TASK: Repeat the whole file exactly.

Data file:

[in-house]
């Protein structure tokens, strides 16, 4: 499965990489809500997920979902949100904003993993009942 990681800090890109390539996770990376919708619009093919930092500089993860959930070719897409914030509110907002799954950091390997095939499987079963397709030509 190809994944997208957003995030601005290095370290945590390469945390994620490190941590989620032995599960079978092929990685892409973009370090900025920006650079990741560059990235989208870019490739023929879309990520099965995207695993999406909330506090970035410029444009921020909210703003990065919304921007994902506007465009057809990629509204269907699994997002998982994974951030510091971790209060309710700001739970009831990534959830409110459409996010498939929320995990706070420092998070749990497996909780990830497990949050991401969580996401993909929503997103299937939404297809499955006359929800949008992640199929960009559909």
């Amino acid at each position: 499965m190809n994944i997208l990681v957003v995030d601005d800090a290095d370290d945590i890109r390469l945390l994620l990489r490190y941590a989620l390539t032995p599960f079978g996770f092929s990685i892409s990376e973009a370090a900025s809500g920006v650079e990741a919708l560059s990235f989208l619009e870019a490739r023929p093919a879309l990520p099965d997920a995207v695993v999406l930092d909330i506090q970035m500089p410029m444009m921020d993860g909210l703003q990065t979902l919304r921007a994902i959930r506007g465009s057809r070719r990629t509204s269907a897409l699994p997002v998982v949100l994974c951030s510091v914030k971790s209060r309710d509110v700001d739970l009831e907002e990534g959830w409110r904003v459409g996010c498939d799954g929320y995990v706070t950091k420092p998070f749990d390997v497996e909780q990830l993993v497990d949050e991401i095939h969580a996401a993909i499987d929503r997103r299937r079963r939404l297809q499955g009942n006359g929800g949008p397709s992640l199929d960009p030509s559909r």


[in-house]
């Protein structure tokens, strides 16, 4: 499965990489809500997920979902949100904003993993009942 990681800090890109390539996770990376919708619009093919930092500089993860959930070719897409914030509110907002799954950091390997095939499987079963397709030509 190809994944997208957003995030601005290095370290945590390469945390994620490190941590989620032995599960079978092929990685892409973009370090900025920006650079990741560059990235989208870019490739023929879309990520099965995207695993999406909330506090970035410029444009921020909210703003990065919304921007994902506007465009057809990629509204269907699994997002998982994974951030510091971790209060309710700001739970009831990534959830409110459409996010498939929320995990706070420092998070749990497996909780990830497990949050991401969580996401993909929503997103299937939404297809499955006359929800949008992640199929960009559909």
């Amino acid at each position: 499965m190809n994944i997208l990681v957003v995030d601005d800090a290095d370290d945590i890109r390469l945390l994620l990489r490190y941590a989620l390539t032995p599960f079978g996770f092929s990685i892409s990376e973009a370090a900025s809500g920006v650079e990741a919708l560059s990235f989208l619009e870019a490739r023929p093919a879309l990520p099965d997920a995207v695993v999406l930092d909330i506090q970035m500089p410029m444009m921020d993860g909210l703003q990065t979902l919304r921007a994902i959930r506007g465009s057809r070719r990629t509204s269907a897409l699994p997002v998982v949100l994974c951030s510091v914030k971790s209060r309710d509110v700001d739970l009831e907002e990534g959830w409110r904003v459409g996010c498939d799954g929320y995990v706070t950091k420092p998070f749990d390997v497996e909780q990830l993993v497990d949050e991401i095939h969580a996401a993909i499987d929503r997103r299937r079963r939404l297809q499955g009942n006359g929800g949008p397709s992640l199929d960009p030509s559909r």